You copy and paste [these lines] (or write them carefully onto paper by hand) and, later transport it to another Nano wallet with a connection to a Nano node. (Maybe that's by sending a text message with it, or via Bluetooth to a friend nearby - whatever.)

That person pastes it into their Nano wallet and broadcasts it to the network, which confirms it.

While the above example isn’t user-friendly at this moment, it does show that crypto technology is evolving to accommodate offline transactions independent from online consensus mechanisms. Yes, in the above example, you still have to upload the signed transaction block to the greater Nano network to be validated, but, from the transaction time-stamp forward, the funds are forever guaranteed to belong to the receiver. 

But what if no direct connection to the internet exists? 

Mesh Networks

Mesh Networks offer a unique solution to the offline transaction dilemma. These networks consist of a “mesh” of interconnected devices designed to pass data along until it finds an eventual uplink to the internet. The networks use a combination of near-field technologies, like NFC and Bluetooth, along with traditional network devices such as wireless radio dishes, WiFi, and LAN networks.

Capitalizing on the “Internet of Things (IoT)” concept, there are two notable projects under development that use blockchain technology and crypto tokens to incentivize and support the integrity of “self-healing” mesh networks. Both RightMesh and SmartMesh leverage Ethereum’s blockchain technology to create networks of interconnected personal devices (such as smartphones). What’s more, the users on the network are incentivized to create content, or facilitate connections, through the exchange of proprietary crypto tokens. The ultimate purpose of these mesh networks is to create a global network independent of the internet, and this network could be used to facilitate peer-to-peer crypto transactions.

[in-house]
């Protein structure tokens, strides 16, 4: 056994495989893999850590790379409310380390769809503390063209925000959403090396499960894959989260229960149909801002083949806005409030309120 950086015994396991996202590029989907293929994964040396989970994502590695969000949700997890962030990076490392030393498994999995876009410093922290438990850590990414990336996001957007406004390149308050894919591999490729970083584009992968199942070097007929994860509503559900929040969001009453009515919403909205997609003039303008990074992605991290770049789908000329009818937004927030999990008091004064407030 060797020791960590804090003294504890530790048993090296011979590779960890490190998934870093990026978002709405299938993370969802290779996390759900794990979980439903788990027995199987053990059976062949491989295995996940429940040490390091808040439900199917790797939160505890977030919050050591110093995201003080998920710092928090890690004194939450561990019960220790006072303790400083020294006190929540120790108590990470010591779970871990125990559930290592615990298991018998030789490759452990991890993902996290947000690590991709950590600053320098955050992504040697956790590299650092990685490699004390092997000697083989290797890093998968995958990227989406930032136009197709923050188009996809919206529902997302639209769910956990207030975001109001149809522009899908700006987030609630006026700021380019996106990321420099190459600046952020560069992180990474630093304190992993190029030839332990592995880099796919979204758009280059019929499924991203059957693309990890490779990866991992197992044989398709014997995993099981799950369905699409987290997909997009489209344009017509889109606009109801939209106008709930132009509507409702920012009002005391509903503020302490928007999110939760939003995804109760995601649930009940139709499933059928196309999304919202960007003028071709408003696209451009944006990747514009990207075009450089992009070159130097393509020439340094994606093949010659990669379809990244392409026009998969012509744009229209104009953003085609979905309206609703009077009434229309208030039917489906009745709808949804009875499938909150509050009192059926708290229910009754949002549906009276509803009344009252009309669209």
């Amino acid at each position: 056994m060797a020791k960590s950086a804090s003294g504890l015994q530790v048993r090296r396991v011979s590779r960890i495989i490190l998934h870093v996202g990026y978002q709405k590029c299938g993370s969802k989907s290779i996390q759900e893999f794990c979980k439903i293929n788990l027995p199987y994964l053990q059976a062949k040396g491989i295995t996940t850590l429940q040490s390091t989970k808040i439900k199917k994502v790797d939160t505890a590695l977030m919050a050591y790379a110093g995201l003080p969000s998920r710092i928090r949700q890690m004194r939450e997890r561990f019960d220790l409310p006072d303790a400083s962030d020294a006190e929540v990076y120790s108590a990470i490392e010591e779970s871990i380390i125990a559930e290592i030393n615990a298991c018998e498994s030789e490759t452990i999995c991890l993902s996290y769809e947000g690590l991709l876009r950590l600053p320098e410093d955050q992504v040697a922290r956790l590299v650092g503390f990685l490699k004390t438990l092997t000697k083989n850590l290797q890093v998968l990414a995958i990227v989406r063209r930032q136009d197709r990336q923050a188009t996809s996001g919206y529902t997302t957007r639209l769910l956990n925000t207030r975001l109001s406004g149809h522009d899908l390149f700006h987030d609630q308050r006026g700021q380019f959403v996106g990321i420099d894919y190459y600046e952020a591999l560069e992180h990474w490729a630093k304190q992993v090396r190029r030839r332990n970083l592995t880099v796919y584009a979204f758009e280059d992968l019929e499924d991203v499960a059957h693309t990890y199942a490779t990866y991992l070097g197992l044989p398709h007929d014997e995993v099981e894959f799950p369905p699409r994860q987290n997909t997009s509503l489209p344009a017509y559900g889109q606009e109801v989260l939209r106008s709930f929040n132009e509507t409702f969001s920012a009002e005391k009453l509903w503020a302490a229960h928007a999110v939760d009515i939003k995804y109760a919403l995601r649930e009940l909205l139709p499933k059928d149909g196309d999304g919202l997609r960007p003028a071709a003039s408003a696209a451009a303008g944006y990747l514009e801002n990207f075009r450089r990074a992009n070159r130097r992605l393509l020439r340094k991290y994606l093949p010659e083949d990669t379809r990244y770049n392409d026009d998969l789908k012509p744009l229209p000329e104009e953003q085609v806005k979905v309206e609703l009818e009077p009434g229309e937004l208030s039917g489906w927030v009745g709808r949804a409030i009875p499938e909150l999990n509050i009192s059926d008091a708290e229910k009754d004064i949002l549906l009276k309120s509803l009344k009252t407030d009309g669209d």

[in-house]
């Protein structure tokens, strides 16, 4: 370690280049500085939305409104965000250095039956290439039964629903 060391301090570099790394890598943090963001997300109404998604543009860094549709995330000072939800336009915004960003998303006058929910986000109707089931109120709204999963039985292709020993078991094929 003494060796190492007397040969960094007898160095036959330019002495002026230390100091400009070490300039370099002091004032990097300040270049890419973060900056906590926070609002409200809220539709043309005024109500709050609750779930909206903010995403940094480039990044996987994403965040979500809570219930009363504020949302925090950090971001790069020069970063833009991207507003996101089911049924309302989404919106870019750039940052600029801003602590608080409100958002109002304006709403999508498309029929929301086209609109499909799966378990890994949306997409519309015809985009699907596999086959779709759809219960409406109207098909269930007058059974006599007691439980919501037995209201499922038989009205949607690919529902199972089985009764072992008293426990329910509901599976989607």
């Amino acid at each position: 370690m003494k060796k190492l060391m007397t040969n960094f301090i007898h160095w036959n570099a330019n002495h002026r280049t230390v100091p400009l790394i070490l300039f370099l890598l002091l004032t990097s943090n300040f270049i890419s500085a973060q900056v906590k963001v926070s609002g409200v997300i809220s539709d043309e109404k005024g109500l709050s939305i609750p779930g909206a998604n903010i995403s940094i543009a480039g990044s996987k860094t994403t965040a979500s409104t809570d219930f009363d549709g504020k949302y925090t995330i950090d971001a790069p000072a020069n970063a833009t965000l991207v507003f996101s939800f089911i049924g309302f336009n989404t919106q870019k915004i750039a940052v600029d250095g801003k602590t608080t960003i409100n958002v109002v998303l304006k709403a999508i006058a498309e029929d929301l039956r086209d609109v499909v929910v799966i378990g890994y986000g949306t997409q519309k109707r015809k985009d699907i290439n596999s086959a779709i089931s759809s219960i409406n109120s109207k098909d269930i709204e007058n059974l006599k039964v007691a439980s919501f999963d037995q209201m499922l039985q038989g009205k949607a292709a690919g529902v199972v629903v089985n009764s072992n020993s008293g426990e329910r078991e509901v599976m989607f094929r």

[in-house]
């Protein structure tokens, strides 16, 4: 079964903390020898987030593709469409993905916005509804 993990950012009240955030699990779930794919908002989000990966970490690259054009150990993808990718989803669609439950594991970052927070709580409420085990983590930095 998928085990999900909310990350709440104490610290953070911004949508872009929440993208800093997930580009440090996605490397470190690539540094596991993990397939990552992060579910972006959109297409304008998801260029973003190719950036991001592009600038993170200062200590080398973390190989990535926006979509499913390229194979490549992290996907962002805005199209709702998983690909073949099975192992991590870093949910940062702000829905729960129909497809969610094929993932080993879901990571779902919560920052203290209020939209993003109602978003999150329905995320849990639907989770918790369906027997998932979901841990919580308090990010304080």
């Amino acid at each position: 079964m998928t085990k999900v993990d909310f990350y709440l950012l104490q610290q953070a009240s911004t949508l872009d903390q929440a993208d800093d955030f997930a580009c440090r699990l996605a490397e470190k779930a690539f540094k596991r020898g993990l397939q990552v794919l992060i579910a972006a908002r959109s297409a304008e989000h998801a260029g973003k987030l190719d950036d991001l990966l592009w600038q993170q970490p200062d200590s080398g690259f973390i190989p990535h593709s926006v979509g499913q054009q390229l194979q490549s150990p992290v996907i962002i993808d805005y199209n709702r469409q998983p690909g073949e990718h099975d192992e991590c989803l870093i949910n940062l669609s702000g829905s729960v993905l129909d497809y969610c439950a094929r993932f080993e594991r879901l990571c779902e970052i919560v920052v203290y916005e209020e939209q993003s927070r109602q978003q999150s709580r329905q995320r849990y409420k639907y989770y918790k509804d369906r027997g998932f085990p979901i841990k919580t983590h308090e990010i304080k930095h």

The Sky Is the Limit

As we can see, physical and offline transactions are becoming possible with crypto. Yes, The offline transaction methods do require an eventual uplink to the greater network, but with mesh networks (or any means of sending data, like this example of a user sending Bitcoin via Ham radio) it is already possible to exchange crypto independently of the internet. It's not hard to imagine a not-too-far-off future where accessing the consensus network of a cryptocurrency is as easy as hot-spotting your cell phone, or to imagine reaching into your pocket to pull out a reusable memory stick rather than a fist full of minted coins and bills. Can crypto compete with fiat cash in the offline world? Not yet, but the gap between fiat cash and trustless cryptocurrency networks is getting noticeably smaller.

Disclaimer: information contained herein is provided without considering your personal circumstances, therefore should not be construed as financial advice, investment recommendation or an offer of, or solicitation for, any transactions in cryptocurrencies.